Wednesday, September 19, 2007

The Bocca della Verità is a giant marble disk in Rome, featuring a face of a river god with his mouth open. Although it's origins are not certain, it has been housed in Cosmedin in Rome since the 1600's. Legend had it to prove your honesty you could place your hand in his mouth and speak - should you be telling the truth, no harm would befall you. Should you lie however, it's mouth would shut over your hand... leaving you trapped to face the truth.

Verity as a name is derived from the same root word and means "truth". I wonder if it's not the most apt name she could have gotten. Truth and immedicacy are the gifts dogs give us in exchange for having them in our lives. They are unerring, unfailingly, absolutely and at times uncomfortably and unflatteringly honest... whatever they think, whatever they feel... is in there eyes and able to be read in their every muscle, hair and movement at the very moment it first exists within them. They are incapable of deceit, unable to fathom time or events beyond the moment. Think about how different a thought process that is! It's really rather boggling to think of such an alien mind set. So the dog is then perhaps one of the most accurate mirrors of
ourselves. Whatever we may like to think of ourselves, however we might like to flatter ourselves - even if only in the most private corners of our minds... what we actually are
is reflected back in our dogs eyes at all times.

In doing so they illustrate openly, plainly and without appology our skills in listening, observing, understanding as well as our ability to check our own ego, our degree of respect for our fellow creatures, for mind-sets different than our own, our trust and our belief in the strength of our relationship. A dog is the ultimate "mouth of truth" for our training skills, for our observation skills, for our understanding and compassion - for our ability to have an understanding with another which is honest and as in the moment as the dog herself.

After a few weeks with Verity being home, I felt we were making good progress and that I had a pretty accurate bead on her. She is not a particularly difficult dog, compared to many I've know. She communicates clearly, telegraphing her thoughts and feelings in meter high neon signs and inhibits her reactions well. She is a dog who requires a good deal of consistency and finds it distressing when it's not there. For her, the unpredictable is her personal boogeyman.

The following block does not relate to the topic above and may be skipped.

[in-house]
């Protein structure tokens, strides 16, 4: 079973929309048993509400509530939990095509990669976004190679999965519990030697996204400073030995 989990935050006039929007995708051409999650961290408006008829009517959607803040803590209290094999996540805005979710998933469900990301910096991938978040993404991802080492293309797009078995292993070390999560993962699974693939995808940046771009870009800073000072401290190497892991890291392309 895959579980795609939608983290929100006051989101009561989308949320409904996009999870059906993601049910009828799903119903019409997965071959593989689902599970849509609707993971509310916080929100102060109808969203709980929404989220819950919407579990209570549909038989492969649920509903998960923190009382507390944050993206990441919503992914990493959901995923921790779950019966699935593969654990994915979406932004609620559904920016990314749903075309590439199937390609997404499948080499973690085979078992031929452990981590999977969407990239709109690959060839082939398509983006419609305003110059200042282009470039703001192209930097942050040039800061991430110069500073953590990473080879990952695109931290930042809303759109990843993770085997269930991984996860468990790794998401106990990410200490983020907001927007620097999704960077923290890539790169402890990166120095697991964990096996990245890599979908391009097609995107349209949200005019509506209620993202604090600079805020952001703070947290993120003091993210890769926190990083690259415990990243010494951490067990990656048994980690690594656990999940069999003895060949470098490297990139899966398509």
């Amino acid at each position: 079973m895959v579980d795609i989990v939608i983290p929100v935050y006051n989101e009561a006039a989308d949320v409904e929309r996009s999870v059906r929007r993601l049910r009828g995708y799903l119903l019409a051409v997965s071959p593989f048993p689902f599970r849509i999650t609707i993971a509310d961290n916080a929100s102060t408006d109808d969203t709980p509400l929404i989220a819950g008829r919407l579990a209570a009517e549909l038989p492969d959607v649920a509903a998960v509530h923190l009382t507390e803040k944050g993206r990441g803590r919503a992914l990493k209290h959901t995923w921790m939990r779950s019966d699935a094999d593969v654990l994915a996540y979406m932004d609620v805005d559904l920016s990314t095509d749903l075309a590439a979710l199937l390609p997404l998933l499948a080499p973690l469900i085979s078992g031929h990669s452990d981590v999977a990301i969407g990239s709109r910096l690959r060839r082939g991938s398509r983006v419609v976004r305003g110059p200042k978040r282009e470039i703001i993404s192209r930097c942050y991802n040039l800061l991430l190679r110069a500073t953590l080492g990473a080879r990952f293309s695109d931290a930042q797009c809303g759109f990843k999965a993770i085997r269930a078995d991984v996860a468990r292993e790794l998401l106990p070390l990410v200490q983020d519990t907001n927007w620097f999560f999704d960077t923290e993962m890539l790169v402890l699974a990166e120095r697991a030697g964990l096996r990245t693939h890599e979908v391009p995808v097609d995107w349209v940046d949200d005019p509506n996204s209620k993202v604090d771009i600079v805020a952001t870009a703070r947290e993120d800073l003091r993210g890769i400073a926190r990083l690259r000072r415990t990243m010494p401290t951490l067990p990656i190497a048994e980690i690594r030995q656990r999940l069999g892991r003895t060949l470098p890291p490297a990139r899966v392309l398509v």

I see her here with me, face soft and happy, tail gently fanning the air, dancing near my feet with the wind rippling through her coat before sitting beside me and leaning into my touch. Her eyes are sparkling and looking into them I see refelected back a great sense of joy and mirth, a playful and almost puckish twinkle of laughter that flows honestly and easily from her, before she whirls off to rejoin the on-going game of tag. I see a dog who is exactly where she wants to be in life - near people she loves and who love her, radiating contentment and a deep sense of joy. This is how it should always be.

The thing is, watching her come out of her shell or any dog really... moments like this with all of my dogs, every time I do something which causes her to reflect back the view that life is fundamentally good - every time has a ripple effect and causes me to feel the moment with them. Coming to understand them always seems to be such a close thing to coming to understand yourself better really.

Of course, as I said, dog's live in the moment. And at the moment Verity has her nose in my ear to remind me it's DINNER TIME! ;-p

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